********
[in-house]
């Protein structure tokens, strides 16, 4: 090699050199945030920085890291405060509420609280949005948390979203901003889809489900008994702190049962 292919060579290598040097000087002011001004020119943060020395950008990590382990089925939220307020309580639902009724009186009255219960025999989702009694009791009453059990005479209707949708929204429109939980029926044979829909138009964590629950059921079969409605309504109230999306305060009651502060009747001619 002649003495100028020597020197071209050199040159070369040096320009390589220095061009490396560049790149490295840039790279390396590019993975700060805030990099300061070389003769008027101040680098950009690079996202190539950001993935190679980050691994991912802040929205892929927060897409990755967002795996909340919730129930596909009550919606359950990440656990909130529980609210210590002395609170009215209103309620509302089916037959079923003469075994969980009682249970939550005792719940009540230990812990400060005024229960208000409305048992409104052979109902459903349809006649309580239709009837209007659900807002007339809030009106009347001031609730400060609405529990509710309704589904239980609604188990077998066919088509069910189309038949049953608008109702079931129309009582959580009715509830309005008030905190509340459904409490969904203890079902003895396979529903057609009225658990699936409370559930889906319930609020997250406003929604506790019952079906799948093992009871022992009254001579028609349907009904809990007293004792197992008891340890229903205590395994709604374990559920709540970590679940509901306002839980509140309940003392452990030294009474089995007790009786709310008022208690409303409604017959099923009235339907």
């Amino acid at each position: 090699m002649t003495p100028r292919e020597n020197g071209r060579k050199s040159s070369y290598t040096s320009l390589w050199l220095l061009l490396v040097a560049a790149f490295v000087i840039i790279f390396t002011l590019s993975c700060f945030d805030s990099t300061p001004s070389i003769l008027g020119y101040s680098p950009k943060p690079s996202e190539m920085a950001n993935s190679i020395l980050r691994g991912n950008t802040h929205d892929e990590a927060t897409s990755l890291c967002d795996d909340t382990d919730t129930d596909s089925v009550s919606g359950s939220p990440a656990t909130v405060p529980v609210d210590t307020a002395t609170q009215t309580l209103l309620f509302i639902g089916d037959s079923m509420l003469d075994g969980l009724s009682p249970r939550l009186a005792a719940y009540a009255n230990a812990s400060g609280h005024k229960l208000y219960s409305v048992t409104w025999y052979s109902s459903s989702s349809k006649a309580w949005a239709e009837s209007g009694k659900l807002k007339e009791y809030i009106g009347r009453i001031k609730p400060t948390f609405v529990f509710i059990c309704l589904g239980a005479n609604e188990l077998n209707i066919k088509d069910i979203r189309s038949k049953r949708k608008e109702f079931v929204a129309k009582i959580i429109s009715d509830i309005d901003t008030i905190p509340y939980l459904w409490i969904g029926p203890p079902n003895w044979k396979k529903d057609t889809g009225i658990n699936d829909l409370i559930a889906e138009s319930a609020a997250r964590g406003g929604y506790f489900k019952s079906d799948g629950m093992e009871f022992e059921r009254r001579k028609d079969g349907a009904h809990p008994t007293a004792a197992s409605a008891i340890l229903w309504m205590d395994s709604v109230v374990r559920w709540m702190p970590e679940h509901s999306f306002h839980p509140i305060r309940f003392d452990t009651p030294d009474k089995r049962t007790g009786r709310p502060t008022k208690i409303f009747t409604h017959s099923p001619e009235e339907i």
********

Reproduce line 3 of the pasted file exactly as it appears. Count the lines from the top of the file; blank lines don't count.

């Amino acid at each position: 090699m002649t003495p100028r292919e020597n020197g071209r060579k050199s040159s070369y290598t040096s320009l390589w050199l220095l061009l490396v040097a560049a790149f490295v000087i840039i790279f390396t002011l590019s993975c700060f945030d805030s990099t300061p001004s070389i003769l008027g020119y101040s680098p950009k943060p690079s996202e190539m920085a950001n993935s190679i020395l980050r691994g991912n950008t802040h929205d892929e990590a927060t897409s990755l890291c967002d795996d909340t382990d919730t129930d596909s089925v009550s919606g359950s939220p990440a656990t909130v405060p529980v609210d210590t307020a002395t609170q009215t309580l209103l309620f509302i639902g089916d037959s079923m509420l003469d075994g969980l009724s009682p249970r939550l009186a005792a719940y009540a009255n230990a812990s400060g609280h005024k229960l208000y219960s409305v048992t409104w025999y052979s109902s459903s989702s349809k006649a309580w949005a239709e009837s209007g009694k659900l807002k007339e009791y809030i009106g009347r009453i001031k609730p400060t948390f609405v529990f509710i059990c309704l589904g239980a005479n609604e188990l077998n209707i066919k088509d069910i979203r189309s038949k049953r949708k608008e109702f079931v929204a129309k009582i959580i429109s009715d509830i309005d901003t008030i905190p509340y939980l459904w409490i969904g029926p203890p079902n003895w044979k396979k529903d057609t889809g009225i658990n699936d829909l409370i559930a889906e138009s319930a609020a997250r964590g406003g929604y506790f489900k019952s079906d799948g629950m093992e009871f022992e059921r009254r001579k028609d079969g349907a009904h809990p008994t007293a004792a197992s409605a008891i340890l229903w309504m205590d395994s709604v109230v374990r559920w709540m702190p970590e679940h509901s999306f306002h839980p509140i305060r309940f003392d452990t009651p030294d009474k089995r049962t007790g009786r709310p502060t008022k208690i409303f009747t409604h017959s099923p001619e009235e339907i």